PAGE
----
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Green Tree Frog Care

Sailee Kale Mar 3, 2020
Green tree frogs are commonly kept as pets, and are especially popular with children. If you intend to buy one, here is a guide on taking care of your brand new pet.
The American green tree frog is a tiny creature, which grows no more than 2.5 inches, is green all over, with shades from yellowish-green to a bright lime green. The sides are marked with a thin yellow or white stripe running from the jaw till the flanks. In spite of its tiny size, it has big toes and strong legs, making it a very agile jumper.
The underside is usually yellowish-white in color. A male is generally smaller than a female, and possesses a vocal sac in its throat. Found abundantly all over the southeastern United States, they make a shrill croaking sound, quite like the quacking of a duck, and can be heard all along marshes and ponds during the summers.

Green Tree Frog Pet Care


Glass aquariums, which hold at least 10 gallons of water make for an ideal enclosure for these tiny beings. Invest in a tank that is tall, since these frogs like to climb and jump. The bigger and taller the tank, the better it is. A tank with a tight-fitting lid is ideal, but make sure it provides good ventilation.
But one which has a mesh or wire covering would also do fine. To allow these frogs to climb and jump buy plants that can be put up in the aquarium. Fake plants are a better option, but if you want real plants, opt for Philodendron and ferns. You must take care of live plants, and not allow them to dry out. Use a lot of plants.
These frogs like to hide and prefer dense foliage. Be careful not to add fertilizers or pesticides to the plants, they may prove dangerous to your frog's health. Branches, driftwood, or sticks should be placed around the tank, in a slanting manner which gives an opportunity for the frogs to climb.
If you get these items by yourself from the outdoors, clean them in very mild bleach and then rinse them thoroughly. This will prevent your frog from coming in contact with any germs or bugs that the sticks and wood might have harbored.
Clean out the tank twice a month. Use hot water but avoid using soap. Take out all that it contains, and wash everything thoroughly. In the meanwhile you can place the frog in another container but keep an eye on it and don't let it escape!


The ideal choices for a good substrate are coconut husk, cypress mulch, pebbles, or cork or cedar bark. Do not use any material with an abrasive surface which can irritate the frog's skin.
Commercially available reptile flooring is another good option. Whatever you use, make sure it retains moisture and humidity and the frog is unable to eat it up. You must keep the substrate clean by checking to see if it has spoiled, and replacing it with a fresh layer if need be.


The temperature should be maintained between 65°F and 75°F. In winter months, use heaters under the glass tank to keep the temperature around 75°F. Or you can also hang a low-watt bulb over the tank, in such a way that the frog doesn't try to jump on it.


Since these creatures are nocturnal, no extra light is required.
Maintain well-distinguished periods of day and night, since these are important for the frogs to maintain their circadian rhythms. Some pet owners still prefer using UVA/UVB lighting. If you want, you can also use it to provide a dim, fluorescent lighting, but keep in mind that it should not be bright and should not be used for more than 8-10 hours a day.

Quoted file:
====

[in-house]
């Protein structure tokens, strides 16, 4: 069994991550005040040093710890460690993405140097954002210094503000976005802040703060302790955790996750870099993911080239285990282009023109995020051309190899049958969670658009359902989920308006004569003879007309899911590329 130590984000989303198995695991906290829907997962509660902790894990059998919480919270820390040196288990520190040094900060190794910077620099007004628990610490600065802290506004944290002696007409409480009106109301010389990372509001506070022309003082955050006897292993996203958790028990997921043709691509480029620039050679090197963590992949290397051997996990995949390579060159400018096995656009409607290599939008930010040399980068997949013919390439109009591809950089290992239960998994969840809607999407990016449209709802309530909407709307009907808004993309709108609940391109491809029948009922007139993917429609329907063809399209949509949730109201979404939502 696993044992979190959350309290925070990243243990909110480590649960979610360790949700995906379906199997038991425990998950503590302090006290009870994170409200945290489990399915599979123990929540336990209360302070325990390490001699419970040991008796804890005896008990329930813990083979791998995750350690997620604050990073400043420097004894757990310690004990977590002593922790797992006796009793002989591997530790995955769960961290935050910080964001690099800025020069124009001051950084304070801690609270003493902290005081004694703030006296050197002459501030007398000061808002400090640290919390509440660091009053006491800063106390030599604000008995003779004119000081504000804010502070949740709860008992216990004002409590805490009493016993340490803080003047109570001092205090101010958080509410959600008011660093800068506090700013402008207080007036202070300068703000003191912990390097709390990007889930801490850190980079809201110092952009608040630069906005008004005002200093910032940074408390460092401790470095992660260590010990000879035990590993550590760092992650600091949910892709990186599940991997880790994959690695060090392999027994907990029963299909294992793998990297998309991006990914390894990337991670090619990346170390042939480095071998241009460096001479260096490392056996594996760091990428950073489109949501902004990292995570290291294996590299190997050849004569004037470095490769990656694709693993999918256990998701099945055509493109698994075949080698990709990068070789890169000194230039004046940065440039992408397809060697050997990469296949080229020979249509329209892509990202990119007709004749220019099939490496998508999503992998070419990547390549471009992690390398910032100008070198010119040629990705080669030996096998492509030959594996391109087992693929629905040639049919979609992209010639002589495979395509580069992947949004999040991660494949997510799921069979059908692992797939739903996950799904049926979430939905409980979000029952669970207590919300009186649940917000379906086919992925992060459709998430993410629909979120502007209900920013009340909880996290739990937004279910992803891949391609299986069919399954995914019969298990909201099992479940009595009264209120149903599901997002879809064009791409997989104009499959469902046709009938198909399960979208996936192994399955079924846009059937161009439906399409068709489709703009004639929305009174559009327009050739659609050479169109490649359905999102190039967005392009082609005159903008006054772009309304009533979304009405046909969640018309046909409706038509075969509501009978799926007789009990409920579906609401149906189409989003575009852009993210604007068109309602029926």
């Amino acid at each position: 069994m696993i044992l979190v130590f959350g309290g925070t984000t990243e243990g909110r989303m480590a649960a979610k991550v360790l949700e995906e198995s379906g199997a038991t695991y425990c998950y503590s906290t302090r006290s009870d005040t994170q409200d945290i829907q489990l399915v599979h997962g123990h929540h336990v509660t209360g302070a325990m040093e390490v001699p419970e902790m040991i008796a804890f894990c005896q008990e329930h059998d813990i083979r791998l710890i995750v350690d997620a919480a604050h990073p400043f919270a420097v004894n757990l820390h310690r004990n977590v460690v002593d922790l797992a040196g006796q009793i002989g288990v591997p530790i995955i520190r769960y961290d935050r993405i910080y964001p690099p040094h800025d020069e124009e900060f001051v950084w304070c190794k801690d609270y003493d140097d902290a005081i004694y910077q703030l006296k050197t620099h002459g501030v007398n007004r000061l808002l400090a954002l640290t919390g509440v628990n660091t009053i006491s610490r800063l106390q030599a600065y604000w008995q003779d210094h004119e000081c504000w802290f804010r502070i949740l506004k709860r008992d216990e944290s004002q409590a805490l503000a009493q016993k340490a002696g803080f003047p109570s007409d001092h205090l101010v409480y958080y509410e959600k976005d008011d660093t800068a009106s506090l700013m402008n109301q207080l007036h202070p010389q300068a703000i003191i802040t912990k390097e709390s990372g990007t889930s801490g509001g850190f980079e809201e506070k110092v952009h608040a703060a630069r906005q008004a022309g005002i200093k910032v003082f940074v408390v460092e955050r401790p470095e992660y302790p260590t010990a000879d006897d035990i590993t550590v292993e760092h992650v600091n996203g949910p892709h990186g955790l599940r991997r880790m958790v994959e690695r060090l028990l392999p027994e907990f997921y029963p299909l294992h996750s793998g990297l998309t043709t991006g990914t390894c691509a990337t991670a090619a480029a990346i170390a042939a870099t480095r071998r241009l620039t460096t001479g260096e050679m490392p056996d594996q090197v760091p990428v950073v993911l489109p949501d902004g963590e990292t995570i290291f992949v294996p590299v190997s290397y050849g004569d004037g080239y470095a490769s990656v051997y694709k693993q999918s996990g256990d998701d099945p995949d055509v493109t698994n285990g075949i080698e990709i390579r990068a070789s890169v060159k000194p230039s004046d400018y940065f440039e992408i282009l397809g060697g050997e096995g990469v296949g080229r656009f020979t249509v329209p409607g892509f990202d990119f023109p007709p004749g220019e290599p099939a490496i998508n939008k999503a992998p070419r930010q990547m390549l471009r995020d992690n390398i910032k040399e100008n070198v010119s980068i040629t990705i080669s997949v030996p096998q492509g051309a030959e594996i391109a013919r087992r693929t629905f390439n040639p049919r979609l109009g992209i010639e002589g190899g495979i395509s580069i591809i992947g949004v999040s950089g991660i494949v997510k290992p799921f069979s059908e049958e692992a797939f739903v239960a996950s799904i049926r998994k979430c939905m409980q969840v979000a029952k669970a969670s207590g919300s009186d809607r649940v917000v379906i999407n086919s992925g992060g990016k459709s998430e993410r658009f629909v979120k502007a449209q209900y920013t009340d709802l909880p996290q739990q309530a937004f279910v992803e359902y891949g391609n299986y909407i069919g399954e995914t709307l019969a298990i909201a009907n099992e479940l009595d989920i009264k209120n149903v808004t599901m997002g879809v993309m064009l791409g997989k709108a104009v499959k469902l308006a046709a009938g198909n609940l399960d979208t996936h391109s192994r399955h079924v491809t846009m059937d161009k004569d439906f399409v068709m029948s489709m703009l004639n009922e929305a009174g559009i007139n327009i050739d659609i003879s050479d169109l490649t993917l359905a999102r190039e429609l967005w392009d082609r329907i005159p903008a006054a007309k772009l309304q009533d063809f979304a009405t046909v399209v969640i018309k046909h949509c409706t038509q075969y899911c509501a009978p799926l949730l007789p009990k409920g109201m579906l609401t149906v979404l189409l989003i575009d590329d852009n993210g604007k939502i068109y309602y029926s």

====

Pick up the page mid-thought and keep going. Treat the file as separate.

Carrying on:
Green tree frogs love to bathe and soak themselves in water and hence they need water.
Fill a Petri dish or a water bowl with an inch of water and place inside the tank. Replace the dish with water everyday to prevent the growth of germs. The dish should be stable enough and should not topple in case the frog jumps on it. These frogs are not very good swimmers, so the water level should be shallow. Use only dechlorinated water.
Chlorine can prove fatal to the frogs. These frogs also like humidity. Spray the tank with non-chlorinated water every day, or use a humidifier. Do not spray too much since excess moisture can lead to bacterial overgrowth.


These frogs love insects, so feed them a diet of crickets, moths, fruit flies, and houseflies.
Remember to feed them gut-loaded crickets, which ensures a healthy nutrition for your frogs. Buy cricket foods which are sold at all pet stores to feed the crickets. The more nutritious the diet of the crickets, the more your pet benefits from it. An occasional meal of meal worms and waxworms can also be included as part of the diet.
Also include vitamins and calcium as part of the frog's diet. Dust the food with these supplements thrice a week to ensure they get their due. These creatures have a good appetite and young frogs must be fed daily.
Adult frogs can be fed every alternate day. Warmer months sees an increase in their hunger levels, whereas in winter months, these frogs eat less.

Handling the Frog

Do not handle the frogs unless it is an absolute necessity.
Do not attempt to hold and stroke them, for rubbing their skin can damage it, since these frogs breathe through their skin. Their skin contains an oil which can be harmful if it comes in contact with your skin. If you must pick them up, wash your hands with dechlorinated water prior to handling, and wash your hands with soap afterward.
When you go to the store to buy one, ask for a frog that has been bred in captivity. Frogs that have been caught in the wild undergo a lot of stress during shipping, and may take a while to get acclimatized to living in an enclosure. Though once they pass that phase and adjust themselves to a life inside a cage, they are the best pets you can have.
Go in for a frog that is emerald-green in color and devoid of dull, brown spots and aging skin. As with all pets, take them regularly to the vet, and shower them with loads of love!